number of messages: there is only one instance of a specific 
 consumer
 type on each stage. How do these get scaled if one core 
 working on
 each is not enough?
 

As Fowler's articles mentions at one point, you can have multiple consumers of the same type working concurrently on the same ring by just simply having each of them skip every N-1 items (for N consumers of the same type. Ie, if you have two consumers of the same type, one operates on the even #'d items, the other on the odd.

Yes I was getting the sense of that while quickly reading through it. If my understanding is correct, it seems that you can have levels of rings and consumers operating like a pipelining system from one stage to another to scale up to multiple cpus. I need to sit down and read this in detail, it's very interesting. Of particular interest to me, is the part where they store in non-volatile memory the messages coming in, so that when the system goes down, it can be brought back up to the previous state by replaying the messages. They also use that system to replicate multiple redundant copies so that should the live service goes down, one of the redundant copies can immediately go live in a very short period of time. One concern I have though, is how generalized the approach is, or if it is suitable only for certain specialized situations. Also how scalable it is in terms of complexity with being able to manage the scaling. Note too the mention of issues with the GC, which forced certain design decisions, although even without a GC, the design choices may still be the best ones to use. --rt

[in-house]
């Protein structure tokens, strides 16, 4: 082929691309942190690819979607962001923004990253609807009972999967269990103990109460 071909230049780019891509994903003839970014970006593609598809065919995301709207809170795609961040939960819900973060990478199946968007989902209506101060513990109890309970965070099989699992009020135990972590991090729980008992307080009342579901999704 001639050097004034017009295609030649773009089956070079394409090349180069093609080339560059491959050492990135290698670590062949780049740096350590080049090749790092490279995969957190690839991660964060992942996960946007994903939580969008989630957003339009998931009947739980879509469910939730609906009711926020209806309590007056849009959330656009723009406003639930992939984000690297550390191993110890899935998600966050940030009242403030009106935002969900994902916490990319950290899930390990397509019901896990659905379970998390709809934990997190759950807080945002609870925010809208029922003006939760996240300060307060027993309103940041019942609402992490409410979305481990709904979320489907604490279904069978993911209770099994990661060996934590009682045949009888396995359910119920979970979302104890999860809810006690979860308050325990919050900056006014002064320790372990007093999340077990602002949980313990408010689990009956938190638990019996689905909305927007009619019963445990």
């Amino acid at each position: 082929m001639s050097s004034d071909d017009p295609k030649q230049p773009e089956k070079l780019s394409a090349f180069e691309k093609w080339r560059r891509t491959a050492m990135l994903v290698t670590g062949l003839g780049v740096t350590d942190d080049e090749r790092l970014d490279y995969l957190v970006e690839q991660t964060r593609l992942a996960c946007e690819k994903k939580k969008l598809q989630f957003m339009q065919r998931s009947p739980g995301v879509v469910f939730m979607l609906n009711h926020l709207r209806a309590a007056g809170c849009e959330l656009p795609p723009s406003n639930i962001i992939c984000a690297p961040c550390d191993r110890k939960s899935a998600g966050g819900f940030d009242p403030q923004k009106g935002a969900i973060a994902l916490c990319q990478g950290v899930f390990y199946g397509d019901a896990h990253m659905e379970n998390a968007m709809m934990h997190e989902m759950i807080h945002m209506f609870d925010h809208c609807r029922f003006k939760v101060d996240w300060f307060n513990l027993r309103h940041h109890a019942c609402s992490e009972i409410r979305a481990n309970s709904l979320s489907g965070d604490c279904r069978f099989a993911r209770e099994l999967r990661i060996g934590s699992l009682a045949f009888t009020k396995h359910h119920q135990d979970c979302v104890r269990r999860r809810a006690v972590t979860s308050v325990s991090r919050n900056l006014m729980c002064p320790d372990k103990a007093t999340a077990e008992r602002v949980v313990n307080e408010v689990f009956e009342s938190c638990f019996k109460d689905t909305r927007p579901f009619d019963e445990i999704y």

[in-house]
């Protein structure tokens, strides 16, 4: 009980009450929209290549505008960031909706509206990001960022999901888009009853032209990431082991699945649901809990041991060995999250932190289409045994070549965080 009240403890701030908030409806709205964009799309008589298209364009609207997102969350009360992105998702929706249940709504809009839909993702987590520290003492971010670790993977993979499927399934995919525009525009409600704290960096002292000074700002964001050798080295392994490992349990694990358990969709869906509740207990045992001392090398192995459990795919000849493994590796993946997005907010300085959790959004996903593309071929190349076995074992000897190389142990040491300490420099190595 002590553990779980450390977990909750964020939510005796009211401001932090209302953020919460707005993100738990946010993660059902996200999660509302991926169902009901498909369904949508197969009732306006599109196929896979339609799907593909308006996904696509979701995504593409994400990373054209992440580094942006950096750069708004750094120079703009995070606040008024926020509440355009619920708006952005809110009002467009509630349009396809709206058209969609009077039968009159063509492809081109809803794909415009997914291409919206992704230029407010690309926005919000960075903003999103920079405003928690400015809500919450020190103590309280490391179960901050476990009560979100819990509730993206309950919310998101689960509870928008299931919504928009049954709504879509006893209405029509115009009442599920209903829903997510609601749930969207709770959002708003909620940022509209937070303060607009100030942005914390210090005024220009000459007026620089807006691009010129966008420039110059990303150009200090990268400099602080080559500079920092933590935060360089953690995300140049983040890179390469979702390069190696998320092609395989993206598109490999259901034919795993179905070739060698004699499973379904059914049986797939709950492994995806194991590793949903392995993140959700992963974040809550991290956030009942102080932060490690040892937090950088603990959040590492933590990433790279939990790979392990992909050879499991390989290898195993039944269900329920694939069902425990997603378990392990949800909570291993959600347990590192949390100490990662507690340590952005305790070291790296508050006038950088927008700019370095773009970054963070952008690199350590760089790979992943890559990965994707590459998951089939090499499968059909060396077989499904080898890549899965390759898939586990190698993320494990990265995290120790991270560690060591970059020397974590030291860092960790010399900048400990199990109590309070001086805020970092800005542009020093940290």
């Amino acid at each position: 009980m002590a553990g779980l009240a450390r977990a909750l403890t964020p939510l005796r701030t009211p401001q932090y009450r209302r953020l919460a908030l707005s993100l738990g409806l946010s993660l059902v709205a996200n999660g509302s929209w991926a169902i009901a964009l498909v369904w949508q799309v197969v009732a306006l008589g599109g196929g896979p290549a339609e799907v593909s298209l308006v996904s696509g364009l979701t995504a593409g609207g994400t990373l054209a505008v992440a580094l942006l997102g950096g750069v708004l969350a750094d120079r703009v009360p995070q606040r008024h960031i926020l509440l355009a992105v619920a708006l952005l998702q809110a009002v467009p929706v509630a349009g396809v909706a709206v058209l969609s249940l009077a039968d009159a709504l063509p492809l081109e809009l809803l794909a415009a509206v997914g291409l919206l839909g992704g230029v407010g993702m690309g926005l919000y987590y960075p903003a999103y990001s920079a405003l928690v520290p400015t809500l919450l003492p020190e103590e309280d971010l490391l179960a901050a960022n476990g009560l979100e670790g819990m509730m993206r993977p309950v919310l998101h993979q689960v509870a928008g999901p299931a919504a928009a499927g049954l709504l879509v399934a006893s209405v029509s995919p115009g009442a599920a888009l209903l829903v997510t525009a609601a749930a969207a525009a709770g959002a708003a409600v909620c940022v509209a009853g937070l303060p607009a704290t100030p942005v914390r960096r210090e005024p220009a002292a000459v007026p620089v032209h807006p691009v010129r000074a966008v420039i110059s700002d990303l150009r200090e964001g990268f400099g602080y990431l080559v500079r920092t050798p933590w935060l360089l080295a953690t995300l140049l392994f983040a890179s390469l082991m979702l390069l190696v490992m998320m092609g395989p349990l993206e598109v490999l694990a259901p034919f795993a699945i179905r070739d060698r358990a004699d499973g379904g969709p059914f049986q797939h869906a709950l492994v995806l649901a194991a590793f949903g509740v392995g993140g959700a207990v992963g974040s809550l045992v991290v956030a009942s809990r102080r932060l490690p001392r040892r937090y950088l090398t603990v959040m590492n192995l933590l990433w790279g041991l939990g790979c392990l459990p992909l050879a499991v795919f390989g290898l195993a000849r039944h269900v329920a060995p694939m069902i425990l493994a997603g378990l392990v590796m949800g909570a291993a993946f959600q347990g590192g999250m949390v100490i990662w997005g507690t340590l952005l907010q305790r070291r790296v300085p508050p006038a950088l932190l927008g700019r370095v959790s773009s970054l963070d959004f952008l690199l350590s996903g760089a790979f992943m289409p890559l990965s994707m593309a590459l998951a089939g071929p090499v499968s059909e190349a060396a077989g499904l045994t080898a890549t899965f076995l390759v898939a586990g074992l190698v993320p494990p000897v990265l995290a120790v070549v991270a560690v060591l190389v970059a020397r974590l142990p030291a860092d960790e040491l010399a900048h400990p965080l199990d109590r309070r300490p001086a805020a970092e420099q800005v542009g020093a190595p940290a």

Dec 08 2012
prev sibling next sibling parent "Nick B" <nick.barbalich gmail.com> writes:
On Saturday, 8 December 2012 at 19:54:29 UTC, Dmitry Olshansky 
wrote:
 12/8/2012 9:08 PM, Nick Sabalausky пишет:
 On Fri, 07 Dec 2012 19:55:50 +0400
 Dmitry Olshansky <dmitry.olsh gmail.com> wrote:

 12/7/2012 1:43 PM, deadalnix пишет:
 On Friday, 7 December 2012 at 09:03:58 UTC, Dejan Lekic 
 wrote:
 On Friday, 7 December 2012 at 09:00:48 UTC, Nick B wrote:
 [Andrei's comment ] Cross-pollination is a good thing 
 indeed.

I came across this while searching the programme of the conference that Walter is attending in Australia. This gentleman, Martin Thompson http://www.yowconference.com.au/general/details.html?speakerId=2962 The main idea, is in this paper (11 pages, pdf): http://disruptor.googlecode.com/files/Disruptor-1.0.pdf and here is a review of the architecure by Martin Fowler: http://martinfowler.com/articles/lmax.html




Fascinating.
 So the last problem is I don't see how it cleanly scales with 
 the
 number of messages: there is only one instance of a specific 
 consumer
 type on each stage. How do these get scaled if one core